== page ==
from the same series of [link]
I enjoy astronomical photography because it's a totally different technique and philosophy, and the result is always incredible.
Few tricks for you:
- when you take a long exposure picture of the stars always point the north in the northern hemisphere and south in the southern hemisphere. The movement of the stars is slower on the earth's axis, and you can avoid that the stars appear too blurred
- The auto focus of your camera will not work properly. A good tip is to setup your auto focus only on the central dot, and then point the moon. After, without move the focal point switch on manual focus, and you are ready to take pictures of the stars.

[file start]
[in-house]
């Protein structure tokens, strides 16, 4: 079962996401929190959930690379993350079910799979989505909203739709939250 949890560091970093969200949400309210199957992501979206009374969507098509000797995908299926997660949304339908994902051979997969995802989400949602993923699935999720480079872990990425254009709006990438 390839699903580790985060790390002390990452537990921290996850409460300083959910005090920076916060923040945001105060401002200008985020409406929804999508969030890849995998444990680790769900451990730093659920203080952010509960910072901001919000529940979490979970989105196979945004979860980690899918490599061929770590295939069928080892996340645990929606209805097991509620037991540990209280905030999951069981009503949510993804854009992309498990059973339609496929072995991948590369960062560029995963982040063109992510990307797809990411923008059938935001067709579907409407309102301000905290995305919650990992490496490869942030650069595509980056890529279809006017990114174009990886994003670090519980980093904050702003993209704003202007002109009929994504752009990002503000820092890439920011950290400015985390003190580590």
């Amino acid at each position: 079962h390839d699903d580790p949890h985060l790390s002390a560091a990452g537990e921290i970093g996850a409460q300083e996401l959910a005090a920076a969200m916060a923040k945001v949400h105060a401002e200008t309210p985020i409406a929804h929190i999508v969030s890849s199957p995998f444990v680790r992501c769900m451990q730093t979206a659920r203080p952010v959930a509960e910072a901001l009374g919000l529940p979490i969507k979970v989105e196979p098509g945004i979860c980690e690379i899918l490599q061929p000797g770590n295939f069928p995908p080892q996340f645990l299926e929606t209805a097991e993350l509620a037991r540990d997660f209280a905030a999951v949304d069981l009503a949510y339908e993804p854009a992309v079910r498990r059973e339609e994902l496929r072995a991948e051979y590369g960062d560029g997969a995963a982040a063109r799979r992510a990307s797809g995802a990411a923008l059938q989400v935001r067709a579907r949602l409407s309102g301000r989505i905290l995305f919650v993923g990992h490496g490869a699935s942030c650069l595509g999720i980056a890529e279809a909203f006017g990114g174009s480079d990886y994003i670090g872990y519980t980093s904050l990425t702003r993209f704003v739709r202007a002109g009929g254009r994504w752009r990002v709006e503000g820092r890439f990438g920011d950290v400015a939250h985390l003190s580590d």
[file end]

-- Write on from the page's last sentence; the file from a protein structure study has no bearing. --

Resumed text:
- Always start with a 30 secs and use a fast lens and a good tripod. If the photo is over exposed you can always reduce the time. If you take a photo of the moon you need a really fast shot (less then 1/3 of second), don't forget that the moon reflect the light of the sun
- The sensor of your digital camera generate more noise if the temperature is high. A freezing night on a mountain or in the desert is what you need for your masterpiece
When you'll watch your photos you'll see that the stars have different colors. The blue stars are young, the yellow stars (like the sun) are middle aged, and the reddish stars are going to die soon.